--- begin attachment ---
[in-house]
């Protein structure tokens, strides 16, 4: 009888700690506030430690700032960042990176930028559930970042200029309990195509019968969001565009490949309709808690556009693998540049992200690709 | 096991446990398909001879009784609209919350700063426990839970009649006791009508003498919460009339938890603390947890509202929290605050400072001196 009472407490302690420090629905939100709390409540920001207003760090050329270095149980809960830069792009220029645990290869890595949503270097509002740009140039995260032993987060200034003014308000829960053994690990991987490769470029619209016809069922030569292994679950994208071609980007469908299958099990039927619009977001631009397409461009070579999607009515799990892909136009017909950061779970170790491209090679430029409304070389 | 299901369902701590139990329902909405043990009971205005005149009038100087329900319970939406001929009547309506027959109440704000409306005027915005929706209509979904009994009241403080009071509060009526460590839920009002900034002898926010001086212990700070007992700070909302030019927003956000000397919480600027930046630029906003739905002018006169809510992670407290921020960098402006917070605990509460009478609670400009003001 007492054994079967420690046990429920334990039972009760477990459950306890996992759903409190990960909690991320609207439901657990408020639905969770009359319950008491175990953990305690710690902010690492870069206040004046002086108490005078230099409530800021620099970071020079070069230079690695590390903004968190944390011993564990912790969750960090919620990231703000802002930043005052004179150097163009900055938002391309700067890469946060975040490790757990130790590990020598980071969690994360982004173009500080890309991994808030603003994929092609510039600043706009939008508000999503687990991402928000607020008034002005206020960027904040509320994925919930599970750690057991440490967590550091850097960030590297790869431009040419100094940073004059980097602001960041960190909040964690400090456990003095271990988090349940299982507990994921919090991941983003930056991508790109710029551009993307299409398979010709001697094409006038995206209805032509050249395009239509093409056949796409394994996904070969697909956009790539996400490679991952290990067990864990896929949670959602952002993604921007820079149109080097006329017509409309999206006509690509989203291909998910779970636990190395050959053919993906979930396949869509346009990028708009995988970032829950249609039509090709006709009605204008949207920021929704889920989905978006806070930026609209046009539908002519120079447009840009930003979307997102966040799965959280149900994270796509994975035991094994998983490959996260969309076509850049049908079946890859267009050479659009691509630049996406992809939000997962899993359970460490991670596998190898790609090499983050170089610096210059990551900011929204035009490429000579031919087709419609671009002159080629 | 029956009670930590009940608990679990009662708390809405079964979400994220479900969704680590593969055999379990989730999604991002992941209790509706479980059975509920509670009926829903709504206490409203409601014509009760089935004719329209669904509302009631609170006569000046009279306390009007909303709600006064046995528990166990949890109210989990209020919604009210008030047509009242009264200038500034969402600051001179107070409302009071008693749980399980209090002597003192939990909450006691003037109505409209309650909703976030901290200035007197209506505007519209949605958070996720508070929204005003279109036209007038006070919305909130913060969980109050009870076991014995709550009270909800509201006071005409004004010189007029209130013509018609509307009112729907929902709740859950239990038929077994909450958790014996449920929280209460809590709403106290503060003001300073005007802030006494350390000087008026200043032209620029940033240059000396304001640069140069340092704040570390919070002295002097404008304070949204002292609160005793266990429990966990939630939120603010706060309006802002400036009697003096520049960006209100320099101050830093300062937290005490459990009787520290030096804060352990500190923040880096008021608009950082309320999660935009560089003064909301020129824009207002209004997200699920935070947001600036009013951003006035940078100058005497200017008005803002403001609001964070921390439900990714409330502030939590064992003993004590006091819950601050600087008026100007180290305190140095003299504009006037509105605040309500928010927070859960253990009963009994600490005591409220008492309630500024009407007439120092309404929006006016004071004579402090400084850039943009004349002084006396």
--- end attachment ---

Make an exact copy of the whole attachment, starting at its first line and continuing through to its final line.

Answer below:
[in-house]
């Protein structure tokens, strides 16, 4: 009888700690506030430690700032960042990176930028559930970042200029309990195509019968969001565009490949309709808690556009693998540049992200690709 | 096991446990398909001879009784609209919350700063426990839970009649006791009508003498919460009339938890603390947890509202929290605050400072001196 009472407490302690420090629905939100709390409540920001207003760090050329270095149980809960830069792009220029645990290869890595949503270097509002740009140039995260032993987060200034003014308000829960053994690990991987490769470029619209016809069922030569292994679950994208071609980007469908299958099990039927619009977001631009397409461009070579999607009515799990892909136009017909950061779970170790491209090679430029409304070389 | 299901369902701590139990329902909405043990009971205005005149009038100087329900319970939406001929009547309506027959109440704000409306005027915005929706209509979904009994009241403080009071509060009526460590839920009002900034002898926010001086212990700070007992700070909302030019927003956000000397919480600027930046630029906003739905002018006169809510992670407290921020960098402006917070605990509460009478609670400009003001 007492054994079967420690046990429920334990039972009760477990459950306890996992759903409190990960909690991320609207439901657990408020639905969770009359319950008491175990953990305690710690902010690492870069206040004046002086108490005078230099409530800021620099970071020079070069230079690695590390903004968190944390011993564990912790969750960090919620990231703000802002930043005052004179150097163009900055938002391309700067890469946060975040490790757990130790590990020598980071969690994360982004173009500080890309991994808030603003994929092609510039600043706009939008508000999503687990991402928000607020008034002005206020960027904040509320994925919930599970750690057991440490967590550091850097960030590297790869431009040419100094940073004059980097602001960041960190909040964690400090456990003095271990988090349940299982507990994921919090991941983003930056991508790109710029551009993307299409398979010709001697094409006038995206209805032509050249395009239509093409056949796409394994996904070969697909956009790539996400490679991952290990067990864990896929949670959602952002993604921007820079149109080097006329017509409309999206006509690509989203291909998910779970636990190395050959053919993906979930396949869509346009990028708009995988970032829950249609039509090709006709009605204008949207920021929704889920989905978006806070930026609209046009539908002519120079447009840009930003979307997102966040799965959280149900994270796509994975035991094994998983490959996260969309076509850049049908079946890859267009050479659009691509630049996406992809939000997962899993359970460490991670596998190898790609090499983050170089610096210059990551900011929204035009490429000579031919087709419609671009002159080629 | 029956009670930590009940608990679990009662708390809405079964979400994220479900969704680590593969055999379990989730999604991002992941209790509706479980059975509920509670009926829903709504206490409203409601014509009760089935004719329209669904509302009631609170006569000046009279306390009007909303709600006064046995528990166990949890109210989990209020919604009210008030047509009242009264200038500034969402600051001179107070409302009071008693749980399980209090002597003192939990909450006691003037109505409209309650909703976030901290200035007197209506505007519209949605958070996720508070929204005003279109036209007038006070919305909130913060969980109050009870076991014995709550009270909800509201006071005409004004010189007029209130013509018609509307009112729907929902709740859950239990038929077994909450958790014996449920929280209460809590709403106290503060003001300073005007802030006494350390000087008026200043032209620029940033240059000396304001640069140069340092704040570390919070002295002097404008304070949204002292609160005793266990429990966990939630939120603010706060309006802002400036009697003096520049960006209100320099101050830093300062937290005490459990009787520290030096804060352990500190923040880096008021608009950082309320999660935009560089003064909301020129824009207002209004997200699920935070947001600036009013951003006035940078100058005497200017008005803002403001609001964070921390439900990714409330502030939590064992003993004590006091819950601050600087008026100007180290305190140095003299504009006037509105605040309500928010927070859960253990009963009994600490005591409220008492309630500024009407007439120092309404929006006016004071004579402090400084850039943009004349002084006396």